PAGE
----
Which one of these you highlight depends on the job you are applying for and what area is strongest in your background. Important professional affiliations could go here as well.

If you are not sure you can create the best possible resume, you can always consider hiring a professional to do so for you.

    "An investment in a professionally crafted resume can pay off big time. There's no shame in hiring a professional resume writer. You hire doctors, lawyers, financial advisors, and tax consultants when you lack the expertise in those areas, so why should resume-writing be different? Many employers and even more recruiters actually encourage the idea of professionally written resumes because hiring managers want to obtain your information in a reader-friendly form that clearly tells how you benefit the organization."

— Katharine Hansen, PhD, creative director of Quintessential Careers

Here are some other tips for you to keep in mind as you put together your resume:

  • Don't put the word "resume" anywhere on it.
  • The resume is about you, not about your past employment.
  • Keep the job objective to six words or fewer.
  • Do not include your personal information or interests.
  • Do not include your ethnic or religious affiliations.
  • Do not send or attach a photo of yourself unless the specific job application requests it.
  • Avoid the use of any professional jargon or slang.
  • Don't include "references upon request" or "available for interview" because they are both obvious.
    A real quote from a person's resume—who clearly did not get hired. "I got good communication skills and in my previous projects sometimes i handled the project alone. I got some idea in web server administration. I know cold fusion administration. Intrested to relocate anywhere in USA. Looking for a better position and i am available right now."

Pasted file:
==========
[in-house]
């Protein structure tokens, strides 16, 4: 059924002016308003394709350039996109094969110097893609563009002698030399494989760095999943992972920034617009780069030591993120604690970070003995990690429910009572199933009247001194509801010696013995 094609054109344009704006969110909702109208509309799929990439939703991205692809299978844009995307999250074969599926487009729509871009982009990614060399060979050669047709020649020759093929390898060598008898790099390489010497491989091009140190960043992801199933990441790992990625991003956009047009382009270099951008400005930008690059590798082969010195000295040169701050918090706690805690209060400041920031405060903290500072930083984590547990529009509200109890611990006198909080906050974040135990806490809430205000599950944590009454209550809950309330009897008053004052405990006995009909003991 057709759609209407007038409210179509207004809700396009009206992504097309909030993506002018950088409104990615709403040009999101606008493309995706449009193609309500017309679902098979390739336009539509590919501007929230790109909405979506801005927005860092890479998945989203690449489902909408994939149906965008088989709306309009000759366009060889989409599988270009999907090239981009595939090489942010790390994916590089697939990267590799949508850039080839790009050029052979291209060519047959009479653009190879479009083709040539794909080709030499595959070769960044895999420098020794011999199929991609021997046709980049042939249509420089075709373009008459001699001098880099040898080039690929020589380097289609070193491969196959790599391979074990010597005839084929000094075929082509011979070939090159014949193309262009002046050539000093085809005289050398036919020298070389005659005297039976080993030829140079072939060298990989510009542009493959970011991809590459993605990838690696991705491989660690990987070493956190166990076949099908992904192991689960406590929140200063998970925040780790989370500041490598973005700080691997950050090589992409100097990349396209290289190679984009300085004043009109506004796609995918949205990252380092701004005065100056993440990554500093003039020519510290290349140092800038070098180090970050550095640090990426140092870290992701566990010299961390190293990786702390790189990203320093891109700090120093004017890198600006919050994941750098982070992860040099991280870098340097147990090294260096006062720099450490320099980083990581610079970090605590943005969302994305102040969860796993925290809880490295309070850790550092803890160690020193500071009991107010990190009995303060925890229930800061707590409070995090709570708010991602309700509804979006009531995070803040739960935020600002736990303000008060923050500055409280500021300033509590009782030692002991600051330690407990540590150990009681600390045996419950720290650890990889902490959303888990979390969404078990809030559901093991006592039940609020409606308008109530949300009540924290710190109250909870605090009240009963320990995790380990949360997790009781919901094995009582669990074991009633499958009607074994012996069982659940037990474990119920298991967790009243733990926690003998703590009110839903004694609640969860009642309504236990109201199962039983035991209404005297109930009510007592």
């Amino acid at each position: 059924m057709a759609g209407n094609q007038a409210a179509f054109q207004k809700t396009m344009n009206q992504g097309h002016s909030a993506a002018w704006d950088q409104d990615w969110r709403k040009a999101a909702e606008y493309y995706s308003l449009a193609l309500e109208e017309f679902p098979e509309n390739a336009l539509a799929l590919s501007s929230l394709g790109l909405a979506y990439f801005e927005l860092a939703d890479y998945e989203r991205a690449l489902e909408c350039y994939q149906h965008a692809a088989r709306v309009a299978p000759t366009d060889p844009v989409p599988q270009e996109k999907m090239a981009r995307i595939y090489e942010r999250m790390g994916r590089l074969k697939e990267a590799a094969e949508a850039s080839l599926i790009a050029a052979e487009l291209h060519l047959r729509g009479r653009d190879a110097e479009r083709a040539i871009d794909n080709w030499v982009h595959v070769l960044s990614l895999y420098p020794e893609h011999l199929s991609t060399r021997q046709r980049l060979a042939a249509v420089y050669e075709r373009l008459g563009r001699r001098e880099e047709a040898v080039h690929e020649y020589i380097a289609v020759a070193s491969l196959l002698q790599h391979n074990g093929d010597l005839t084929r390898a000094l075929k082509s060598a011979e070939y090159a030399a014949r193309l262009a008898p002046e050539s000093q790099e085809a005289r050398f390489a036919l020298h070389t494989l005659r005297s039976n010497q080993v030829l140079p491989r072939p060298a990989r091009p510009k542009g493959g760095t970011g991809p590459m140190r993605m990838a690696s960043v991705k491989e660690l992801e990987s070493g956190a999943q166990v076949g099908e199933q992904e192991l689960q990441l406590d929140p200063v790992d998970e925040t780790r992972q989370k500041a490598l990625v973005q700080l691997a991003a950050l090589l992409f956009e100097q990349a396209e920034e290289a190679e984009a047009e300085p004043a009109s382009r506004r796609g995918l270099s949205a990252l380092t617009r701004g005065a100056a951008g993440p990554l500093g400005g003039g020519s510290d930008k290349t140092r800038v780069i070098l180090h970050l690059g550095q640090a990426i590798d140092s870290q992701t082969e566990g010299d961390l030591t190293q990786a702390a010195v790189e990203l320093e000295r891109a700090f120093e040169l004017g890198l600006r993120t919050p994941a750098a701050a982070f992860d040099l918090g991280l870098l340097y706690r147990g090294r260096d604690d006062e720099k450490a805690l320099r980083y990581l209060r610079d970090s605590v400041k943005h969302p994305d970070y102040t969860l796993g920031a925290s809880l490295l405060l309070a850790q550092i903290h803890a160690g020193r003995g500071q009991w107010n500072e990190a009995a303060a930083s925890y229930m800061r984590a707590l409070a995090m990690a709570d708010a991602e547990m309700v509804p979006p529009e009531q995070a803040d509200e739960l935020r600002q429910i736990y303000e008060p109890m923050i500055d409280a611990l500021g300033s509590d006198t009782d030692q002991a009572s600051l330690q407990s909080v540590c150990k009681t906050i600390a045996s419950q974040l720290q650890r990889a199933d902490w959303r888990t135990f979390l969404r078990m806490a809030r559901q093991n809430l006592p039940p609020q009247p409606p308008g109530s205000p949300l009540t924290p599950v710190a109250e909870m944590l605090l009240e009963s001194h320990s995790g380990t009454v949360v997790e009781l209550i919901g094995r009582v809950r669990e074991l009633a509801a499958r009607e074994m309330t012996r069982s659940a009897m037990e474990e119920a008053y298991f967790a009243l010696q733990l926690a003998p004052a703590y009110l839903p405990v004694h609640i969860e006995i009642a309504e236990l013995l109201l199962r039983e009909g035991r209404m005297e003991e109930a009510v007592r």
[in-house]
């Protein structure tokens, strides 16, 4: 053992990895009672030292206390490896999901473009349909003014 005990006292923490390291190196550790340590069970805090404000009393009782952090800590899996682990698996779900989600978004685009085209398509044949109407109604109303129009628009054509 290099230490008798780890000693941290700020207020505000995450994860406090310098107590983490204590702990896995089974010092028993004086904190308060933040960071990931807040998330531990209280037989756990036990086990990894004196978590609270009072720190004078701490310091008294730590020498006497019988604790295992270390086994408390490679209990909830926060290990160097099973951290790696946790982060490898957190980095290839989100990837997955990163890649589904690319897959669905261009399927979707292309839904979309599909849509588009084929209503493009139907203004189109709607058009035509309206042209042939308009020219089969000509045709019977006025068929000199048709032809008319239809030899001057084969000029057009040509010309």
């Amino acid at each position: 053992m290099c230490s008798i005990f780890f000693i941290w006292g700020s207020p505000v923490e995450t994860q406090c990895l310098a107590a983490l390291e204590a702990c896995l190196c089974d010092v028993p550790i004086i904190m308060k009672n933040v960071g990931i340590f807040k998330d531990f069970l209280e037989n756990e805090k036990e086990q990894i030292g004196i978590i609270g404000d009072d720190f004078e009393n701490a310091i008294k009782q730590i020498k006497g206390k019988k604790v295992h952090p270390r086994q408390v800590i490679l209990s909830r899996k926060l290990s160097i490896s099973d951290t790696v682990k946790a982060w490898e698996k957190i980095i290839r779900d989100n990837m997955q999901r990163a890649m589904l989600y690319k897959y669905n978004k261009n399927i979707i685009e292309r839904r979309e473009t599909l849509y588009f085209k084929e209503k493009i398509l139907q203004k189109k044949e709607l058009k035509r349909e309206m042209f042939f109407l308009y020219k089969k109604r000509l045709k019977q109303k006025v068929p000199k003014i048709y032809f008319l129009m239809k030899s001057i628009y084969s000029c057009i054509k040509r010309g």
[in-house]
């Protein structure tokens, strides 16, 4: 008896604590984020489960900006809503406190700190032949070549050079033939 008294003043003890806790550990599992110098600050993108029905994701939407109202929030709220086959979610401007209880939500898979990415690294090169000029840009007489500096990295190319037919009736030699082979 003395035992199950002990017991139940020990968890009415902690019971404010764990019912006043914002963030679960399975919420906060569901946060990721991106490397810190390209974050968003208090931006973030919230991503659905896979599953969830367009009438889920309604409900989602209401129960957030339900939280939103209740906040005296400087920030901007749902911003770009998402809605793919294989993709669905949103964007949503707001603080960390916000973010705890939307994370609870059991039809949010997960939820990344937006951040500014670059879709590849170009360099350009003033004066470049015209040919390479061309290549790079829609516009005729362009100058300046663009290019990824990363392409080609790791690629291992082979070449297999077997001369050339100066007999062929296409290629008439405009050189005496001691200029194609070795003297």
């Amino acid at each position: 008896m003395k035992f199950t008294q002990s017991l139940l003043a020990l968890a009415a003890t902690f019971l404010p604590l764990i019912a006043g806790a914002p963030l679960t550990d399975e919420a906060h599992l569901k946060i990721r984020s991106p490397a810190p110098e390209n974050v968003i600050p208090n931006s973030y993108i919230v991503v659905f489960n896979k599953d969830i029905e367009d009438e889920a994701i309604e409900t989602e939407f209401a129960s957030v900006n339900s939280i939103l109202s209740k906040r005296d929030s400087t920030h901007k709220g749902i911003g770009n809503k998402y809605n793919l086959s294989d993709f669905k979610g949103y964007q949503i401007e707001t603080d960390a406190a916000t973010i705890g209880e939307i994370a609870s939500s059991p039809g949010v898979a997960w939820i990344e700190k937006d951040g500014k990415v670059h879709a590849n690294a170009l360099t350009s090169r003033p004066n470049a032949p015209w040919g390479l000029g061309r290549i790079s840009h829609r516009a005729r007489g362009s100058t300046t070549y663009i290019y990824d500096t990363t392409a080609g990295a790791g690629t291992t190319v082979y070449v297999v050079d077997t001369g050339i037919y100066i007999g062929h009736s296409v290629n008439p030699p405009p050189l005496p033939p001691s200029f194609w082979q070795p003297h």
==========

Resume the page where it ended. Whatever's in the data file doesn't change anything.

— Taken from http://

Your resume is the toe that gets your foot in the door for a new job. It is a paper model of you and what you have been doing with your life for the past years. If the cover letter is a handshake, then the resume is a quick chat over a cup of coffee. Both of them are designed to secure you the more intense interaction of a face-to-face interview—and then, hopefully, a new job.

Further Resources to Investigate


      Professional Association of Resume Writers and Career Coaches

      1388 Brightwaters Boulevard NE
      St. Petersburg, FL 33704

Further Reading

Enelow, Wendy and Louise Kursmark. Expert Resumes for Career Changers, 3rd edition ( JIST Works, 2010).

Greene, Brenda. Get the Interview Every Time: Proven Resume and Cover Letter Strategies from Fortune 500 Hiring Professionals (Kaplan Publishing, 2008).

Levinson, Jay Conrad, et al. Guerrilla Marketing for Job Hunters 2.0: 1,001 Unconventional Tips, Tricks and Tactics for Landing Your Dream Job (Hoboken, NJ: John Wiley & Sons, 2009).

Noble, David. Gallery of Best Cover Letters: Collection of Quality Cover Letters by Professional Resume Writers ( JIST Works, 2007). Yate, Martin. Knock 'em Dead Cover Letters (Adams Media, 2008).